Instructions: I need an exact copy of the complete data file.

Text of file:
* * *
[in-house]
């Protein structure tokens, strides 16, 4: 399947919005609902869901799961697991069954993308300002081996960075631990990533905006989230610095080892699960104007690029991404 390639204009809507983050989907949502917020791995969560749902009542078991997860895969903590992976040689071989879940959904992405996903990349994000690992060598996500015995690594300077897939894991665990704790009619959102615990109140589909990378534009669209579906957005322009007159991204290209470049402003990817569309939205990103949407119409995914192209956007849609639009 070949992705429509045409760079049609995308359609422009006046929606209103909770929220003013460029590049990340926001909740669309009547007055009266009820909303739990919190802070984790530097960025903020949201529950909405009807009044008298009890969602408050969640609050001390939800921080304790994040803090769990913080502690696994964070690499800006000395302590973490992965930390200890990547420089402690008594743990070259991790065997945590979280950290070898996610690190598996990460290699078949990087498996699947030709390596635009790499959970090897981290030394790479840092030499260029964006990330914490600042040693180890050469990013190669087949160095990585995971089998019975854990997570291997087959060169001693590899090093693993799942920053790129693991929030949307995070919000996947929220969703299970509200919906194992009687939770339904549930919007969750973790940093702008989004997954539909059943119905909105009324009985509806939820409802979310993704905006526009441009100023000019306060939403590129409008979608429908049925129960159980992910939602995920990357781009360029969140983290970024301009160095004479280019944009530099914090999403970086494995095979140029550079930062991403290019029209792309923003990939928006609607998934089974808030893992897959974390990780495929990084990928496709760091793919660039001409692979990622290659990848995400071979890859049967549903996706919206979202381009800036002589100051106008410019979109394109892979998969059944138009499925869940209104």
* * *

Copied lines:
[in-house]
């Protein structure tokens, strides 16, 4: 399947919005609902869901799961697991069954993308300002081996960075631990990533905006989230610095080892699960104007690029991404 390639204009809507983050989907949502917020791995969560749902009542078991997860895969903590992976040689071989879940959904992405996903990349994000690992060598996500015995690594300077897939894991665990704790009619959102615990109140589909990378534009669209579906957005322009007159991204290209470049402003990817569309939205990103949407119409995914192209956007849609639009 070949992705429509045409760079049609995308359609422009006046929606209103909770929220003013460029590049990340926001909740669309009547007055009266009820909303739990919190802070984790530097960025903020949201529950909405009807009044008298009890969602408050969640609050001390939800921080304790994040803090769990913080502690696994964070690499800006000395302590973490992965930390200890990547420089402690008594743990070259991790065997945590979280950290070898996610690190598996990460290699078949990087498996699947030709390596635009790499959970090897981290030394790479840092030499260029964006990330914490600042040693180890050469990013190669087949160095990585995971089998019975854990997570291997087959060169001693590899090093693993799942920053790129693991929030949307995070919000996947929220969703299970509200919906194992009687939770339904549930919007969750973790940093702008989004997954539909059943119905909105009324009985509806939820409802979310993704905006526009441009100023000019306060939403590129409008979608429908049925129960159980992910939602995920990357781009360029969140983290970024301009160095004479280019944009530099914090999403970086494995095979140029550079930062991403290019029209792309923003990939928006609607998934089974808030893992897959974390990780495929990084990928496709760091793919660039001409692979990622290659990848995400071979890859049967549903996706919206979202381009800036002589100051106008410019979109394109892979998969059944138009499925869940209104």